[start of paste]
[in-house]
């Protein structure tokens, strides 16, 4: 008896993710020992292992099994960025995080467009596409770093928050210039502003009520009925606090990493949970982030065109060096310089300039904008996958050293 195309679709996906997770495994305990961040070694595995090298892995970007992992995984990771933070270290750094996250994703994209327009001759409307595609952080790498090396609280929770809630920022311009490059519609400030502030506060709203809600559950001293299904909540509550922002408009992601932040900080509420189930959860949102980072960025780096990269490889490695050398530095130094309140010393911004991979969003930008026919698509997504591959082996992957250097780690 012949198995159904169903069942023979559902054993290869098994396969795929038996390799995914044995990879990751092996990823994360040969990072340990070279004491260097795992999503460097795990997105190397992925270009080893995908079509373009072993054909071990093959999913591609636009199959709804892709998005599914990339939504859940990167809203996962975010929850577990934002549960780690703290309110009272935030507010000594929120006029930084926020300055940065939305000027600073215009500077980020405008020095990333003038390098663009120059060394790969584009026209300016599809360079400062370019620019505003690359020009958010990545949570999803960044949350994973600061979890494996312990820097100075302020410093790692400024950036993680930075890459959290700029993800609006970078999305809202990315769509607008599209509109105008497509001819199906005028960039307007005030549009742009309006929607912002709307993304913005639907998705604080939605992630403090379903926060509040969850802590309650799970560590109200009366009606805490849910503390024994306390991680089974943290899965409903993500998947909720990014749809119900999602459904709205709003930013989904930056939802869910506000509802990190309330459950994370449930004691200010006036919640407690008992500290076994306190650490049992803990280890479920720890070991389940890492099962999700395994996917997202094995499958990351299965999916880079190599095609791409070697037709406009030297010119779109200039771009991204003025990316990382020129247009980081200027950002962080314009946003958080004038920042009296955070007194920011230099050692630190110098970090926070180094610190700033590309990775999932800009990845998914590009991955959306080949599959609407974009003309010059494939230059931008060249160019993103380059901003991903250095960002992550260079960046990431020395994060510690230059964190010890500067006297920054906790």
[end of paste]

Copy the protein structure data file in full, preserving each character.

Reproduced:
[in-house]
């Protein structure tokens, strides 16, 4: 008896993710020992292992099994960025995080467009596409770093928050210039502003009520009925606090990493949970982030065109060096310089300039904008996958050293 195309679709996906997770495994305990961040070694595995090298892995970007992992995984990771933070270290750094996250994703994209327009001759409307595609952080790498090396609280929770809630920022311009490059519609400030502030506060709203809600559950001293299904909540509550922002408009992601932040900080509420189930959860949102980072960025780096990269490889490695050398530095130094309140010393911004991979969003930008026919698509997504591959082996992957250097780690 012949198995159904169903069942023979559902054993290869098994396969795929038996390799995914044995990879990751092996990823994360040969990072340990070279004491260097795992999503460097795990997105190397992925270009080893995908079509373009072993054909071990093959999913591609636009199959709804892709998005599914990339939504859940990167809203996962975010929850577990934002549960780690703290309110009272935030507010000594929120006029930084926020300055940065939305000027600073215009500077980020405008020095990333003038390098663009120059060394790969584009026209300016599809360079400062370019620019505003690359020009958010990545949570999803960044949350994973600061979890494996312990820097100075302020410093790692400024950036993680930075890459959290700029993800609006970078999305809202990315769509607008599209509109105008497509001819199906005028960039307007005030549009742009309006929607912002709307993304913005639907998705604080939605992630403090379903926060509040969850802590309650799970560590109200009366009606805490849910503390024994306390991680089974943290899965409903993500998947909720990014749809119900999602459904709205709003930013989904930056939802869910506000509802990190309330459950994370449930004691200010006036919640407690008992500290076994306190650490049992803990280890479920720890070991389940890492099962999700395994996917997202094995499958990351299965999916880079190599095609791409070697037709406009030297010119779109200039771009991204003025990316990382020129247009980081200027950002962080314009946003958080004038920042009296955070007194920011230099050692630190110098970090926070180094610190700033590309990775999932800009990845998914590009991955959306080949599959609407974009003309010059494939230059931008060249160019993103380059901003991903250095960002992550260079960046990431020395994060510690230059964190010890500067006297920054906790």